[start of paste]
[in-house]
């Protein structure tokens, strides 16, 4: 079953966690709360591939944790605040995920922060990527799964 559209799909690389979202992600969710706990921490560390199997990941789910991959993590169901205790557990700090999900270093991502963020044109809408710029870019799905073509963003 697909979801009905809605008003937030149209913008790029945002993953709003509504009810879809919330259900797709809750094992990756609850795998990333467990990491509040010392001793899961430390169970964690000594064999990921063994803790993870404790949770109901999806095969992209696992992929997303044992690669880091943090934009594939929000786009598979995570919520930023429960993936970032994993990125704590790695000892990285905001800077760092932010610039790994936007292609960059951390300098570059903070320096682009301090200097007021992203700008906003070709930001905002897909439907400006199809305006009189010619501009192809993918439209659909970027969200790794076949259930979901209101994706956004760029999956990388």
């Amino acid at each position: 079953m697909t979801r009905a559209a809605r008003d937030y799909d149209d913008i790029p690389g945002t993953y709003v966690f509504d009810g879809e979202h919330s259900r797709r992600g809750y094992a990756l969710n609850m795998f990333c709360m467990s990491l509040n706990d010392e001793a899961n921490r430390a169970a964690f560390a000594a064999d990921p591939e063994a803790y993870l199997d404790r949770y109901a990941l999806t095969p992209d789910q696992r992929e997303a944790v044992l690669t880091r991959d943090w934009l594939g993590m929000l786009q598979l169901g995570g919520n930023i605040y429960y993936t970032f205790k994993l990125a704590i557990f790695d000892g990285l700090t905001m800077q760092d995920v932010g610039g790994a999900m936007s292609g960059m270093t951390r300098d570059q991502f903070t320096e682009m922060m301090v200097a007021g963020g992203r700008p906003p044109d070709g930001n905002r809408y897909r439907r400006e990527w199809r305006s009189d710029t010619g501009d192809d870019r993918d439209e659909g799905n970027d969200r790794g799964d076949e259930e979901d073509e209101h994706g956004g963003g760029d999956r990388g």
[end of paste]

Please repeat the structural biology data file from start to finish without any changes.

[in-house]
């Protein structure tokens, strides 16, 4: 079953966690709360591939944790605040995920922060990527799964 559209799909690389979202992600969710706990921490560390199997990941789910991959993590169901205790557990700090999900270093991502963020044109809408710029870019799905073509963003 697909979801009905809605008003937030149209913008790029945002993953709003509504009810879809919330259900797709809750094992990756609850795998990333467990990491509040010392001793899961430390169970964690000594064999990921063994803790993870404790949770109901999806095969992209696992992929997303044992690669880091943090934009594939929000786009598979995570919520930023429960993936970032994993990125704590790695000892990285905001800077760092932010610039790994936007292609960059951390300098570059903070320096682009301090200097007021992203700008906003070709930001905002897909439907400006199809305006009189010619501009192809993918439209659909970027969200790794076949259930979901209101994706956004760029999956990388």
């Amino acid at each position: 079953m697909t979801r009905a559209a809605r008003d937030y799909d149209d913008i790029p690389g945002t993953y709003v966690f509504d009810g879809e979202h919330s259900r797709r992600g809750y094992a990756l969710n609850m795998f990333c709360m467990s990491l509040n706990d010392e001793a899961n921490r430390a169970a964690f560390a000594a064999d990921p591939e063994a803790y993870l199997d404790r949770y109901a990941l999806t095969p992209d789910q696992r992929e997303a944790v044992l690669t880091r991959d943090w934009l594939g993590m929000l786009q598979l169901g995570g919520n930023i605040y429960y993936t970032f205790k994993l990125a704590i557990f790695d000892g990285l700090t905001m800077q760092d995920v932010g610039g790994a999900m936007s292609g960059m270093t951390r300098d570059q991502f903070t320096e682009m922060m301090v200097a007021g963020g992203r700008p906003p044109d070709g930001n905002r809408y897909r439907r400006e990527w199809r305006s009189d710029t010619g501009d192809d870019r993918d439209e659909g799905n970027d969200r790794g799964d076949e259930e979901d073509e209101h994706g956004g963003g760029d999956r990388g």